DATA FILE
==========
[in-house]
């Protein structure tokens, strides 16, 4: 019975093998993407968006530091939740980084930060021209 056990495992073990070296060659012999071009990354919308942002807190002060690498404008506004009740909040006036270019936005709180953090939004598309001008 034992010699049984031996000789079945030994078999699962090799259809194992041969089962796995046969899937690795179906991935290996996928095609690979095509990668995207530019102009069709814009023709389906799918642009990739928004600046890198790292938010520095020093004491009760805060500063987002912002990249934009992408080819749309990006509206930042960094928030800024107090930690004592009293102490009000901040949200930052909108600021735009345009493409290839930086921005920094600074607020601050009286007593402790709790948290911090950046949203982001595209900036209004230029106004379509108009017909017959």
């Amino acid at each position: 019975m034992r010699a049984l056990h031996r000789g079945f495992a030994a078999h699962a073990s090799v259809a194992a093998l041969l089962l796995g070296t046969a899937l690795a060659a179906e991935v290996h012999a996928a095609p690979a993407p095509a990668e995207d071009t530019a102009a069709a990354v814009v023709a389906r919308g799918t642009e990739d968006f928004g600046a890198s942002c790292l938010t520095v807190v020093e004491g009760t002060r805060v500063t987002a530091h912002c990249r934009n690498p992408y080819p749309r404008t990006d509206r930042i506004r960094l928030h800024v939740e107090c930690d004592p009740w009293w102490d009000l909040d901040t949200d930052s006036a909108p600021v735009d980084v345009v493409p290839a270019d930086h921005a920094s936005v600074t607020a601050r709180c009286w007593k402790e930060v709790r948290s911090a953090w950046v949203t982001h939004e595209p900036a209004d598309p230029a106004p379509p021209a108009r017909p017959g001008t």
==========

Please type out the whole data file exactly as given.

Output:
[in-house]
């Protein structure tokens, strides 16, 4: 019975093998993407968006530091939740980084930060021209 056990495992073990070296060659012999071009990354919308942002807190002060690498404008506004009740909040006036270019936005709180953090939004598309001008 034992010699049984031996000789079945030994078999699962090799259809194992041969089962796995046969899937690795179906991935290996996928095609690979095509990668995207530019102009069709814009023709389906799918642009990739928004600046890198790292938010520095020093004491009760805060500063987002912002990249934009992408080819749309990006509206930042960094928030800024107090930690004592009293102490009000901040949200930052909108600021735009345009493409290839930086921005920094600074607020601050009286007593402790709790948290911090950046949203982001595209900036209004230029106004379509108009017909017959």
């Amino acid at each position: 019975m034992r010699a049984l056990h031996r000789g079945f495992a030994a078999h699962a073990s090799v259809a194992a093998l041969l089962l796995g070296t046969a899937l690795a060659a179906e991935v290996h012999a996928a095609p690979a993407p095509a990668e995207d071009t530019a102009a069709a990354v814009v023709a389906r919308g799918t642009e990739d968006f928004g600046a890198s942002c790292l938010t520095v807190v020093e004491g009760t002060r805060v500063t987002a530091h912002c990249r934009n690498p992408y080819p749309r404008t990006d509206r930042i506004r960094l928030h800024v939740e107090c930690d004592p009740w009293w102490d009000l909040d901040t949200d930052s006036a909108p600021v735009d980084v345009v493409p290839a270019d930086h921005a920094s936005v600074t607020a601050r709180c009286w007593k402790e930060v709790r948290s911090a953090w950046v949203t982001h939004e595209p900036a209004d598309p230029a106004p379509p021209a108009r017909p017959g001008t």